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Black S.F. employees file federal complaint alleging rampant discrimination and harm

Mallory Moench

Jul 23, 2021

Dante King is a leader in the Black Employee Alliance, which filed a complaint with a federal agency this week alleging rampant discrimination and harm.

A coalition of Black city workers in San Francisco filed a complaint with a federal agency this week alleging rampant discrimination and harm, particularly in racially disproportionate discipline of employees.

The group based its complaint — filed with the Equal Employment Opportunity Commission — off data provided from the San Francisco Municipal Transportation Agency that showed disparities in discipline for workers. From July 2020 to June 2021, Black workers were the subject of 49% of disciplinary cases, despite making up only 28% of employees. Other races had lower shares of cases than their proportions of the workforce.

The same employee could be a repeat offender in more than one case. Not all discipline is subjective — some transportation safety violations under state and federal law automatically trigger repercussions — and 93% of the transit operators subject to those laws are people of color, making them likelier to have higher rates of discipline.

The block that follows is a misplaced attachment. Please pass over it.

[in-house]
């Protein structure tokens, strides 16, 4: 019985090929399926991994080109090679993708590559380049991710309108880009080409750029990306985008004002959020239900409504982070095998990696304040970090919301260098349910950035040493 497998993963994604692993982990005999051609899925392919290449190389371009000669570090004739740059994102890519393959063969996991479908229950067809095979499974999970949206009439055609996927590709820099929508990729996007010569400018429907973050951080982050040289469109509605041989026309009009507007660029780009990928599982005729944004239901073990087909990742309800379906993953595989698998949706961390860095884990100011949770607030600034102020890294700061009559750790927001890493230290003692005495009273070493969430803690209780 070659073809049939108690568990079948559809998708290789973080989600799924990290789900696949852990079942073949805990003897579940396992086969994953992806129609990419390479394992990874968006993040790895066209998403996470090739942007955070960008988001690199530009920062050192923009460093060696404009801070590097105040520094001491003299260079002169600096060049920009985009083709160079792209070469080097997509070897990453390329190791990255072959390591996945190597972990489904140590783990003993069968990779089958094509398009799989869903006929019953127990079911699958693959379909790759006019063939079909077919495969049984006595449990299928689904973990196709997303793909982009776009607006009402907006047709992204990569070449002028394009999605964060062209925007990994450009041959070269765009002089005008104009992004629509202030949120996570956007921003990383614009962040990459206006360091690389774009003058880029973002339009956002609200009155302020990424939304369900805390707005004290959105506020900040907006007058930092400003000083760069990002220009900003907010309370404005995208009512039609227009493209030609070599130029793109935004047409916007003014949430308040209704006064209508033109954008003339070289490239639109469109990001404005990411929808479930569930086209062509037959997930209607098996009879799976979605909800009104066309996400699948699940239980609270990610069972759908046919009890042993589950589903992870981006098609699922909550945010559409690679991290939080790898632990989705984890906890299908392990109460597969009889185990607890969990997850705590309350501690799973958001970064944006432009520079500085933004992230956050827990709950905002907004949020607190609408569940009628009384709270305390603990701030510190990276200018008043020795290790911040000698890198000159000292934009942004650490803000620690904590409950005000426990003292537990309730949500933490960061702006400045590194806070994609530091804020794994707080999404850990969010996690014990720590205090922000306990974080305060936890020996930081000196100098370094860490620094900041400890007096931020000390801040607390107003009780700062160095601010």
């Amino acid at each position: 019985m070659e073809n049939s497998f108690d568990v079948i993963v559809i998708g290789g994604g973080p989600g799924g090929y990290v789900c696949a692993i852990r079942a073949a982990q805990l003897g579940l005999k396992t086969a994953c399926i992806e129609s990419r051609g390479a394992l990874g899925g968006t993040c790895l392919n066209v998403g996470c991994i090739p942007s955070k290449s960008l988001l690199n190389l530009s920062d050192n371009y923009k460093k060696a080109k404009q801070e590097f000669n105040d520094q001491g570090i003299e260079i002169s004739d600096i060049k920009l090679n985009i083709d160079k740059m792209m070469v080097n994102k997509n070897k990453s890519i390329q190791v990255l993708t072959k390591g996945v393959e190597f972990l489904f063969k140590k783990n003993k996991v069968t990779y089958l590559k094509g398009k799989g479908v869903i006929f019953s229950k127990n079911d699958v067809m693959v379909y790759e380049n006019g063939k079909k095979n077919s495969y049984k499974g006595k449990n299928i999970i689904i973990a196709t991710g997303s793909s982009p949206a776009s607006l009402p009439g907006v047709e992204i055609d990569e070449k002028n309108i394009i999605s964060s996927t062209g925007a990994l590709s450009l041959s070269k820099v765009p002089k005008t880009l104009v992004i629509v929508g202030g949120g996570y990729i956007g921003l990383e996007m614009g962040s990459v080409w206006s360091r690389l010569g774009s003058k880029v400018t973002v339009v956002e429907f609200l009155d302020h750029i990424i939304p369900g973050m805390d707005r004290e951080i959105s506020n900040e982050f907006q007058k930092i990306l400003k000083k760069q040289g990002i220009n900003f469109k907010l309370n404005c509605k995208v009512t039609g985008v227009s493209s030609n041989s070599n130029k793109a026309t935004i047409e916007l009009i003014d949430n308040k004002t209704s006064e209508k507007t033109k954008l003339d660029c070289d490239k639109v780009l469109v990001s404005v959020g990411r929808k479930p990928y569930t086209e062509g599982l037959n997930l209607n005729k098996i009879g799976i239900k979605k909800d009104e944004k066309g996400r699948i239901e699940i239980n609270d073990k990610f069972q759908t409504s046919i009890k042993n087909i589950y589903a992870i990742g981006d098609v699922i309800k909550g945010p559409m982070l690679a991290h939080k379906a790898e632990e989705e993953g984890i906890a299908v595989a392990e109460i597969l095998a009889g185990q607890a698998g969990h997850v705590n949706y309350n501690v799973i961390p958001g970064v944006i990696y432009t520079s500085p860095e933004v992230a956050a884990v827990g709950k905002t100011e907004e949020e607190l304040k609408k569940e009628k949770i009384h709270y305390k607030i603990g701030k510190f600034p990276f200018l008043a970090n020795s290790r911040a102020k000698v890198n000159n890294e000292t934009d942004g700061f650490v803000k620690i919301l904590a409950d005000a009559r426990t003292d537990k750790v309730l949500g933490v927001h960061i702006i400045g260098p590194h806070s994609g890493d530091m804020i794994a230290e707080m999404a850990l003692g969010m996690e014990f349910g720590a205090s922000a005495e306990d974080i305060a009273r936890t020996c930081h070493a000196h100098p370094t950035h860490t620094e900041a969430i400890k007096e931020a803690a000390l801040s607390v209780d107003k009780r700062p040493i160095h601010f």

But some specific incidents seem to reveal Black workers received harsher punishments than other races in similar situations. Last July, a white male worker who missed work received a written warning, while Black female employees were each suspended two days for oversleeping — one last July and one in October.

In another case last December, the agency suspended a white employee for five days for falsifying time sheets, abusing overtime, violating the city’s vehicle policy and holding an unauthorized second job. Last July, the agency suspended a Black worker for six to 10 days for alleged overtime fraud, after initially recommending his dismissal.

“This is just a travesty,” said Dante King, a leader in the Black Employee Alliance group with around 400 members that filed the complaint. “It’s very striking.”

Inequitable treatment of Black city workers is present across city departments, according to a report commissioned by Mayor London Breed that was released earlier this month. The report also revealed deep flaws in the city’s process of resolving discrimination complaints, leading to employees losing faith in the system. The SFMTA has acknowledged racial disparities in the past and approved a racial equity action plan last year to fix inequities, with nine of the plan’s 80 promised reforms focused on discipline.

“The SFMTA is deeply committed to understanding workforce data related to discipline, hiring, training and employee experience, and implementing process improvement strategies to mitigate racial disparities,” spokeswoman Erica Kato said.

The Black Employee Alliance also filed a state discrimination complaint in March and was told to pursue individual, instead of group, complaints, which four members have now done, King said. The state complaint alleged racial pay disparities, which the Department of Human Resources disputed, and disproportionate discipline, which it admitted was an issue.

The group decided to file the federal complaint Wednesday after receiving data from the SFMTA Tuesday.

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